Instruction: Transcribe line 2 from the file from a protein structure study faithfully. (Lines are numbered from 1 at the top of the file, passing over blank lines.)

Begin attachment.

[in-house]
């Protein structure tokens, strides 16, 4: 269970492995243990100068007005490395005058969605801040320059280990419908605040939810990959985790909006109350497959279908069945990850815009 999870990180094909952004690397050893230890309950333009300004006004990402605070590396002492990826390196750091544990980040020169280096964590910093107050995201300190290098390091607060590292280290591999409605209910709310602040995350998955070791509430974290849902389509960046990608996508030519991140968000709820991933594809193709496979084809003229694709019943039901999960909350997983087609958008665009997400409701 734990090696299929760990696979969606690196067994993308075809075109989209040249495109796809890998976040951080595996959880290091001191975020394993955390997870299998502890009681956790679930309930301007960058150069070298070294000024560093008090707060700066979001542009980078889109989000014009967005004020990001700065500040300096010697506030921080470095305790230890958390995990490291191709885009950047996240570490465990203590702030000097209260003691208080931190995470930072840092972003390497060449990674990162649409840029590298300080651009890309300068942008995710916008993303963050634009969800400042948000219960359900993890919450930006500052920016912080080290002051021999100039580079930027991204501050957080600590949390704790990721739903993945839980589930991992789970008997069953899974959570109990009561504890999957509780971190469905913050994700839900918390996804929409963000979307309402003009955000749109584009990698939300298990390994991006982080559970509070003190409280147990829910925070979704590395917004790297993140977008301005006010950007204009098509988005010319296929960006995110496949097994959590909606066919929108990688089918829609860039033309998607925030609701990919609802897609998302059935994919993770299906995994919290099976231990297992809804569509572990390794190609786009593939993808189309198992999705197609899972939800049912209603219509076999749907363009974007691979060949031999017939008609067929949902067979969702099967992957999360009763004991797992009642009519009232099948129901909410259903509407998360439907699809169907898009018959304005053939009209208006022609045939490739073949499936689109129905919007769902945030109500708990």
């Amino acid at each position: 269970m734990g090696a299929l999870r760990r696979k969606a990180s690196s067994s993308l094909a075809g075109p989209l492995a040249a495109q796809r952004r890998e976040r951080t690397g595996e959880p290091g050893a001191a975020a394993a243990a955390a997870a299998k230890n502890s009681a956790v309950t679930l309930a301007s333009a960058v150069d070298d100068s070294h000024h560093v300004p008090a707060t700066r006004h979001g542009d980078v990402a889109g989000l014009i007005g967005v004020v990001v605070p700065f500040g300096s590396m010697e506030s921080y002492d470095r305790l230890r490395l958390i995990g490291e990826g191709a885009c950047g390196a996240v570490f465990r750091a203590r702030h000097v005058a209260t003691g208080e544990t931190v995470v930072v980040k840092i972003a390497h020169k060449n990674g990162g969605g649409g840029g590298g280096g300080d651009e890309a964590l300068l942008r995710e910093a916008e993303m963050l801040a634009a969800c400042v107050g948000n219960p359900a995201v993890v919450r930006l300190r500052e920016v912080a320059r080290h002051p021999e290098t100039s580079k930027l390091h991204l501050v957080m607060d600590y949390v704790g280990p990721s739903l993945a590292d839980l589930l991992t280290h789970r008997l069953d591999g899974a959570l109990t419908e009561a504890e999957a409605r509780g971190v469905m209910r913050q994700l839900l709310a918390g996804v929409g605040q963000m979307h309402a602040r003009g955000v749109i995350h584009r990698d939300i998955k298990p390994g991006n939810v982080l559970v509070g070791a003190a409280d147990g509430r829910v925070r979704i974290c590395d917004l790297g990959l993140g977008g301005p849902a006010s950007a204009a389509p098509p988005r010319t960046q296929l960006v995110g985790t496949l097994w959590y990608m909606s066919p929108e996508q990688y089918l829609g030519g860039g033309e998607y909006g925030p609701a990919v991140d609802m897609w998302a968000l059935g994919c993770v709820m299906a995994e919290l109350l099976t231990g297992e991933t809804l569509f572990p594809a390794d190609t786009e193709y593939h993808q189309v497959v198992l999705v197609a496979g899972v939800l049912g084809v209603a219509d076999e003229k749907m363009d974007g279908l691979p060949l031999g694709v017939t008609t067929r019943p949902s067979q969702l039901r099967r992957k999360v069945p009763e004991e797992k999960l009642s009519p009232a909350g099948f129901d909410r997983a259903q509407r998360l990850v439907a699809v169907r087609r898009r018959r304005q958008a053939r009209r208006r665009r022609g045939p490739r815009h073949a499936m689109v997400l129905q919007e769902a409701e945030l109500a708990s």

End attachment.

């Protein structure tokens, strides 16, 4: 269970492995243990100068007005490395005058969605801040320059280990419908605040939810990959985790909006109350497959279908069945990850815009 999870990180094909952004690397050893230890309950333009300004006004990402605070590396002492990826390196750091544990980040020169280096964590910093107050995201300190290098390091607060590292280290591999409605209910709310602040995350998955070791509430974290849902389509960046990608996508030519991140968000709820991933594809193709496979084809003229694709019943039901999960909350997983087609958008665009997400409701 734990090696299929760990696979969606690196067994993308075809075109989209040249495109796809890998976040951080595996959880290091001191975020394993955390997870299998502890009681956790679930309930301007960058150069070298070294000024560093008090707060700066979001542009980078889109989000014009967005004020990001700065500040300096010697506030921080470095305790230890958390995990490291191709885009950047996240570490465990203590702030000097209260003691208080931190995470930072840092972003390497060449990674990162649409840029590298300080651009890309300068942008995710916008993303963050634009969800400042948000219960359900993890919450930006500052920016912080080290002051021999100039580079930027991204501050957080600590949390704790990721739903993945839980589930991992789970008997069953899974959570109990009561504890999957509780971190469905913050994700839900918390996804929409963000979307309402003009955000749109584009990698939300298990390994991006982080559970509070003190409280147990829910925070979704590395917004790297993140977008301005006010950007204009098509988005010319296929960006995110496949097994959590909606066919929108990688089918829609860039033309998607925030609701990919609802897609998302059935994919993770299906995994919290099976231990297992809804569509572990390794190609786009593939993808189309198992999705197609899972939800049912209603219509076999749907363009974007691979060949031999017939008609067929949902067979969702099967992957999360009763004991797992009642009519009232099948129901909410259903509407998360439907699809169907898009018959304005053939009209208006022609045939490739073949499936689109129905919007769902945030109500708990």